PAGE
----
Guns and Gear

Republicans plan ‘historical, monumental’ effort to defeat gun bills

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Greg Campbell Contributor
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Some of the most controversial gun bills being considered by the Democratic-controlled Colorado legislature might not be the shoo-in legislation that many have assumed them to be. According to an article in the Denver Post, three of seven gun bills being heard in the Colorado Senate on Friday are only one Democratic defection away from defeat.

The endangered bills would ban concealed weapons on college campuses, ban high-capacity magazines, and impose liability on owners, sellers and makers of assault-style weapons. While passions have run high over all of the gun bills introduced this year, these bills have inspired the most robust debate.

Democrats control a thin majority in the Senate of 20-15, meaning Republicans must convince only three of their political opponents to switch sides to kill a bill.

But for these three bills, that margin has narrowed to one, according to the Post, which reports that Democratic Sens. Cheri Jahn and Lois Tochtrop will vote against them.

The concealed carry bill and the bill limiting ammunition magazines to no more than 15 rounds have already passed the House, igniting a firestorm of controversy in the meantime.

In arguing in favor of banning concealed weapons on college campuses, Democratic Rep. Joe Salazar implied that armed women might accidentally shoot innocent people if they mistook them for rapists, earning himself about a week’s worth of mockery on the Internet.

It also gave Republicans a talking point that Democrats don’t trust guns in the hands of women. The argument was revived last week when Democratic Sen. Evie Hudak told a rape survivor that “statistics are not on your side” that she would have been safer with a gun. Hudak later apologized.

The bill to ban high-capacity magazines became a lightning rod when one Colorado manufacturer of such equipment, Magpul Industries — which employs about 200 people and contributes $85 million to the state economy — announced it would leave the state if the bill passes. Magpul turned the controversy into something of a public relations coup, launching a new Cold War-themed advertising campaign and fielding business-development courters from across the country who want the business to relocate to their states.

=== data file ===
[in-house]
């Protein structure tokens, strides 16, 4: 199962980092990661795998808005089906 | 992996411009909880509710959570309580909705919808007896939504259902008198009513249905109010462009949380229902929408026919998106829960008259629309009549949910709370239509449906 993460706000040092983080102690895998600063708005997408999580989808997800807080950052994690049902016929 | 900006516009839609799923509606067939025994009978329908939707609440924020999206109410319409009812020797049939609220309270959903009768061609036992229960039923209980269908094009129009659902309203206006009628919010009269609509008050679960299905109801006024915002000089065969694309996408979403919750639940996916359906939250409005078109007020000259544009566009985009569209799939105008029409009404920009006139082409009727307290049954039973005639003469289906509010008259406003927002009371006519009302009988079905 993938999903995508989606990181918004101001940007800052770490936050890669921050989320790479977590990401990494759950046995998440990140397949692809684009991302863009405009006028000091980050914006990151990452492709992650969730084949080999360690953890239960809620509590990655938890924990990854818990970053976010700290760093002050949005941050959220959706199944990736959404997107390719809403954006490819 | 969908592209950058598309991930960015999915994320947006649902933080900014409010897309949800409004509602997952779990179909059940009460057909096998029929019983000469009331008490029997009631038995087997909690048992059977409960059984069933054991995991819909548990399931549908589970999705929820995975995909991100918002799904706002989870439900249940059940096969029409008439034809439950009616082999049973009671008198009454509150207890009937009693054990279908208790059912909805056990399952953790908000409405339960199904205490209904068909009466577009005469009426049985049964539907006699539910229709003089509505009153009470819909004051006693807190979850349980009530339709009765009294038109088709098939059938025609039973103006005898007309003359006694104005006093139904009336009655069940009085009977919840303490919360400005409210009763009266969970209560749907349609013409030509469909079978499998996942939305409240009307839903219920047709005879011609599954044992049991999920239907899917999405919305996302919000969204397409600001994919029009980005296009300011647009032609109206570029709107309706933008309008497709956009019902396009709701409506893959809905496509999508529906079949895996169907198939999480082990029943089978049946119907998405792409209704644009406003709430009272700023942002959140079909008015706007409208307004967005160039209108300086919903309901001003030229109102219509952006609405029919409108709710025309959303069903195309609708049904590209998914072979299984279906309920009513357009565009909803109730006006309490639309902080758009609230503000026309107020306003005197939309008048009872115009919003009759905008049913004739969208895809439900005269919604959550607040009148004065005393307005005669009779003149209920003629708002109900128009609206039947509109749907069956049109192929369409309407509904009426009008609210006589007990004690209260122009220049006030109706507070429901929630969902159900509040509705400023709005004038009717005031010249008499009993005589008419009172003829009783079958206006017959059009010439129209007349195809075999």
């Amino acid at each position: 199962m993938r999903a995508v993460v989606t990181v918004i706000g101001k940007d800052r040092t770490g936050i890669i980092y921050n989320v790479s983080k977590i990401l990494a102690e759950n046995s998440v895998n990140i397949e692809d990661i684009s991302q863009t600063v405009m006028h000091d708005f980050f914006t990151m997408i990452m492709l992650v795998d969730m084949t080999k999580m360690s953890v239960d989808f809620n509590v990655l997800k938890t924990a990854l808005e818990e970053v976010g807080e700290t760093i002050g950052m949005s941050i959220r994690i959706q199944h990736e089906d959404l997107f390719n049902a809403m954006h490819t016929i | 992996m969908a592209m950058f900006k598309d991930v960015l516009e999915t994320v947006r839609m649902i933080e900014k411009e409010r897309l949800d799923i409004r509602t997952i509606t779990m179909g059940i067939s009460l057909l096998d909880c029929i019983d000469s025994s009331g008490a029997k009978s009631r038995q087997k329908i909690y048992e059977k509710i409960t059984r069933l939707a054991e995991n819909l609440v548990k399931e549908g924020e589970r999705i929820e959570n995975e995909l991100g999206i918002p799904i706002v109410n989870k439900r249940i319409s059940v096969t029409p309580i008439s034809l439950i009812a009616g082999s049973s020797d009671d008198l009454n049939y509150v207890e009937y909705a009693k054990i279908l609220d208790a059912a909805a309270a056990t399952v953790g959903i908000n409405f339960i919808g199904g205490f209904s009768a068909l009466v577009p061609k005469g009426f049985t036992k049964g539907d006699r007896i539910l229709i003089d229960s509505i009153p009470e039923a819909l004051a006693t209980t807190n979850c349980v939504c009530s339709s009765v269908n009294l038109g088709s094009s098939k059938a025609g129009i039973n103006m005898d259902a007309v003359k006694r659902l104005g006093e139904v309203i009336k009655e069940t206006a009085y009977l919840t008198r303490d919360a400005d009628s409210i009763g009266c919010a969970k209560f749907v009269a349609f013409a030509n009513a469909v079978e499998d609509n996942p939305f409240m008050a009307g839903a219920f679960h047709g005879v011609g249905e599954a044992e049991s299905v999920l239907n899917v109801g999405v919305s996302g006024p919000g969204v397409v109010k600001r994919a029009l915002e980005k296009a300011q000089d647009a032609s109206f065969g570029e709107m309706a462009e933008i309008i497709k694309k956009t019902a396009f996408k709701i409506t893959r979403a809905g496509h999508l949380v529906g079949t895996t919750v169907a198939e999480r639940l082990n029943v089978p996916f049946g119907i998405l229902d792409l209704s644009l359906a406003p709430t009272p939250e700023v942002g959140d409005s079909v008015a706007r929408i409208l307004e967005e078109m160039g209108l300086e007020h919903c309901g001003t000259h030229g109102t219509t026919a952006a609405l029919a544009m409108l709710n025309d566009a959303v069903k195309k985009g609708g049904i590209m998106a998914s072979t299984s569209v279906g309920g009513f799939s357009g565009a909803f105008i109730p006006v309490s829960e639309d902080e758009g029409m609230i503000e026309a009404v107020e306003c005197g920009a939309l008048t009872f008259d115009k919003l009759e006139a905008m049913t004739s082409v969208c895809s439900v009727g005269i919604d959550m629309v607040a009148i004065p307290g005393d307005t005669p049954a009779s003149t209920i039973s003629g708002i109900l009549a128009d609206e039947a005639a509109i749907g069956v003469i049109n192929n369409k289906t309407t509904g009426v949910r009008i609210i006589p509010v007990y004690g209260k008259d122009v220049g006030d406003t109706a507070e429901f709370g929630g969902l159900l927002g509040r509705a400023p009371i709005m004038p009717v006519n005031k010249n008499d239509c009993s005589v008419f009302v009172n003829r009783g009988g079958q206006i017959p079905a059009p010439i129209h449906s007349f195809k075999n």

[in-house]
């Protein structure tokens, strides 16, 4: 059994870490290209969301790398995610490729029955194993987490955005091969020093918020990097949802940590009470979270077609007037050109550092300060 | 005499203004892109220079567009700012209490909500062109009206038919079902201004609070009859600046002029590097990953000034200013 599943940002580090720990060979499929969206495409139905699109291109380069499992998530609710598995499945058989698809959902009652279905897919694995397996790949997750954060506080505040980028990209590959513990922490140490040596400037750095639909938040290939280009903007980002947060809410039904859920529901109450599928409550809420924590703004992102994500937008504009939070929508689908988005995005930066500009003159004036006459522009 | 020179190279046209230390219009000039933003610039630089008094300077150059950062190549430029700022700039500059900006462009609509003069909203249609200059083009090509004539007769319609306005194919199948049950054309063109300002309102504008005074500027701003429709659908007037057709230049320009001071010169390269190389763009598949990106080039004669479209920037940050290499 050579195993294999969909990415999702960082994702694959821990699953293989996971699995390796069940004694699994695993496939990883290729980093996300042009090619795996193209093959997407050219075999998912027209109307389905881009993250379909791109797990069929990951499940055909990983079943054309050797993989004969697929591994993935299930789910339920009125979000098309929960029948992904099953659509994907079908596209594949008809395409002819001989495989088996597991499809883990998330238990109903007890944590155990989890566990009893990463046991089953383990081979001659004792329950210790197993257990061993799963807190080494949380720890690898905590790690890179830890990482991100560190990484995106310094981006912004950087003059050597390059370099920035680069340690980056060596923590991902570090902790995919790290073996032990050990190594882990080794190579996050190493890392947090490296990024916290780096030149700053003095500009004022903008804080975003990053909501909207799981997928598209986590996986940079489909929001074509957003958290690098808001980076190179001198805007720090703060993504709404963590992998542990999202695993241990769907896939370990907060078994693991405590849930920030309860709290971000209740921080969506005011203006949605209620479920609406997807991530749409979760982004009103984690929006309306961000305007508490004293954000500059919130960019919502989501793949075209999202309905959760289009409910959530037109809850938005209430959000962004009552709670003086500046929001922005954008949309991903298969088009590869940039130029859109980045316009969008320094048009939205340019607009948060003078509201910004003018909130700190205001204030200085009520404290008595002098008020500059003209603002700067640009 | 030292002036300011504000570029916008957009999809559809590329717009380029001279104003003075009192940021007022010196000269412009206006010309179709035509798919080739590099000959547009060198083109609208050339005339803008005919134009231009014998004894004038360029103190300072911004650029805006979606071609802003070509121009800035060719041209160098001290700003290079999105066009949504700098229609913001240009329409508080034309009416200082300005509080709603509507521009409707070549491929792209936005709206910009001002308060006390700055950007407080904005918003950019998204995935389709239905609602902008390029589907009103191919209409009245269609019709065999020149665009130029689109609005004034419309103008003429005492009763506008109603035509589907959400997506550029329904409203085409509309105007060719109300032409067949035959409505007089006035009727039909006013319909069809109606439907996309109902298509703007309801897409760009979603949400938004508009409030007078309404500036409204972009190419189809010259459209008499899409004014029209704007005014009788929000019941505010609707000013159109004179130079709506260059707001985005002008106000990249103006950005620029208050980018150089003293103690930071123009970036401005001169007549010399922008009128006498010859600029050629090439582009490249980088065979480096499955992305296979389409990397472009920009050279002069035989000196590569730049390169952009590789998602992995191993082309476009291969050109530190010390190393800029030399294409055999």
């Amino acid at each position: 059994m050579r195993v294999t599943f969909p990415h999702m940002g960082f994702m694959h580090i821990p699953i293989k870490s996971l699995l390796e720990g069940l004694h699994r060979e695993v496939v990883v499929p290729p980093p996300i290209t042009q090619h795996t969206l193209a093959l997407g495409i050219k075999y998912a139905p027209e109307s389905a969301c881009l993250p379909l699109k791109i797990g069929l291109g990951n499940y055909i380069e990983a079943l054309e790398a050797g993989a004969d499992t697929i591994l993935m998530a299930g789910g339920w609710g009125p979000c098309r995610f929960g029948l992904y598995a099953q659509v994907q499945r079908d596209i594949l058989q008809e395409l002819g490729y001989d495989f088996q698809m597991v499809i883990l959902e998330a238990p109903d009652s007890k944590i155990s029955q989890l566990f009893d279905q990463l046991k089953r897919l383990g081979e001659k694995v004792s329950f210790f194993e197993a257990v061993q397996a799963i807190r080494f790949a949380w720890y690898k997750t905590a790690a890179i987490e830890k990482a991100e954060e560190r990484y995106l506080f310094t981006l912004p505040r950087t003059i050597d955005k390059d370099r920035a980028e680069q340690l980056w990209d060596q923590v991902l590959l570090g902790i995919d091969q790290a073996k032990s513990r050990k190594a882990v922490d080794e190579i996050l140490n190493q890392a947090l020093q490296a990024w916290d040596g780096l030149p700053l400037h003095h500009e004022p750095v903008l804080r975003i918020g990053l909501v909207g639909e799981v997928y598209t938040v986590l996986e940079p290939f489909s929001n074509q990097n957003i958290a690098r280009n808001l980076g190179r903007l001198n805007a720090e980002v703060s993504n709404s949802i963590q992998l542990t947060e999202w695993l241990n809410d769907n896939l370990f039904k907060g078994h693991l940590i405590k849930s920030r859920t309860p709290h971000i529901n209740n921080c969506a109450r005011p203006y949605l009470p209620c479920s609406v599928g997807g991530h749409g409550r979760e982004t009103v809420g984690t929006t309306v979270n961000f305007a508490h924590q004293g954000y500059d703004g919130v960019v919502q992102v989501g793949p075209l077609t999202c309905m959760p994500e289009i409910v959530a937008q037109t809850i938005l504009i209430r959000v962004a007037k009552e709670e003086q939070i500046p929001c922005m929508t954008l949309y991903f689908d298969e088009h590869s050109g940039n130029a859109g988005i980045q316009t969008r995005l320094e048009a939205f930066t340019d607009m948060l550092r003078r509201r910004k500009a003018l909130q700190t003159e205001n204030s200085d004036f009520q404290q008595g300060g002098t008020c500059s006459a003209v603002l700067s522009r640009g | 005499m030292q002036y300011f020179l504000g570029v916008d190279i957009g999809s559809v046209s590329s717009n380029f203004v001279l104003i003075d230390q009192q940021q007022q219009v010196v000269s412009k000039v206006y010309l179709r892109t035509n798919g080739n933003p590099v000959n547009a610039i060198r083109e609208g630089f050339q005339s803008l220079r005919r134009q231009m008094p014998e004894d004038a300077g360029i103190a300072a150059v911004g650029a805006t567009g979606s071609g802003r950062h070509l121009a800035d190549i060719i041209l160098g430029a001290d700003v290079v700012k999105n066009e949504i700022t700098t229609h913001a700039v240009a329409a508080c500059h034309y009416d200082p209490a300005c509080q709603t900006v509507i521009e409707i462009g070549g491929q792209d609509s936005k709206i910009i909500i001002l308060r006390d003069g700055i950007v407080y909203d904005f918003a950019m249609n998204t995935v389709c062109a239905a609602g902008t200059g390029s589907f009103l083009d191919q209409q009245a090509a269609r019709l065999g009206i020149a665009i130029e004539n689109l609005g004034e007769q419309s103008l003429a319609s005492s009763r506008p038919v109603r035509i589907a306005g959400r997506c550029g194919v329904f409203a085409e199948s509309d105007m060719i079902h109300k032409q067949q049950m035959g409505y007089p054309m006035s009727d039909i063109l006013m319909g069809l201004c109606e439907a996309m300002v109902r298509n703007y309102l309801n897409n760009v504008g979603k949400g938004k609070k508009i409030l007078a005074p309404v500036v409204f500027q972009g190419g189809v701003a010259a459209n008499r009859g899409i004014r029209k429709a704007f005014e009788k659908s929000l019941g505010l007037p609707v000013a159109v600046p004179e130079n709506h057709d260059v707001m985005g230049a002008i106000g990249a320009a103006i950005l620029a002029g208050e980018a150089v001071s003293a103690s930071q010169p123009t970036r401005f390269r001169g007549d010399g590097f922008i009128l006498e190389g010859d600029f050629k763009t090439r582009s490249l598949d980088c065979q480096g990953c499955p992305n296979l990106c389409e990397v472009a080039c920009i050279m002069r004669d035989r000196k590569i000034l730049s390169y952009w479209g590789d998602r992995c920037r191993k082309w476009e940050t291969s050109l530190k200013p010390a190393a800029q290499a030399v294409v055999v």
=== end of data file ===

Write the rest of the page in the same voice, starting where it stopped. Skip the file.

Magpul even pulled off the best visual of the entire gun-control debate, when Republican Sen. Greg Brophy allowed the company to park its customized truck, which resembled a small armored personnel carrier, in his private parking space in front of the capitol building Friday.

By far the most controversial bill is Senate president John Morse’s proposal to hold owners, sellers and makers of such popular rifles as AR-15s accountable for damage caused by the weapons, a bill that requires some contortion to get around a federal law that generally immunizes the gun industry from liability.

Even some Democrats balked at the idea from the start, and it’s the only one of the seven gun bills that the Post doesn’t endorse (albeit only because the Post prefers a straight ban on assault rifles). It must pass both the Senate and the House before arriving on Gov. John Hickenlooper’s desk.

But there’s a real chance that bill and the others might not clear the Senate. Minority Leader Bill Cadman told the Post that Republicans “are planning a historical, monumental effort to make a sound case against these proposals.”

That push will come both behind the scenes as Second Amendment advocates and gun rights lobbyists ratchet up the pressure on Democratic senators as well as on the floor of the Senate Friday during what’s being predicted to be another marathon debate on all seven bills that will keep senators in the capitol well into the evening.

Despite Democrats’ majority in the legislature, constituent pressure may be having an effect slowing down a process that many thought would go smoothly for Democrats. Lawmakers have reported being inundated with email and phone calls from people on both sides of the gun debate, but lately the gun-rights crowd has had the louder voice.

On Monday, hundreds showed up in person at the capitol to protest the bills, backed up by a caravan of motorists who circled the building for hours laying on their horns.

Friday’s debate promises more of the same, perhaps on a larger scale. One Second Amendment advocate tweeted on Thursday to ask if “any rednecks out there have time to rig up a train horn for their truck in time for Friday’s proceedings at the Capitol?”

Whether he was kidding or not, it’s clear that opponents of these bills are willing to fight them to the wire. And with a number of Democratic senators telling the Post that they’re still undecided about some of the proposed legislation, they’re as close now as they’ll ever be to defeating the bills.

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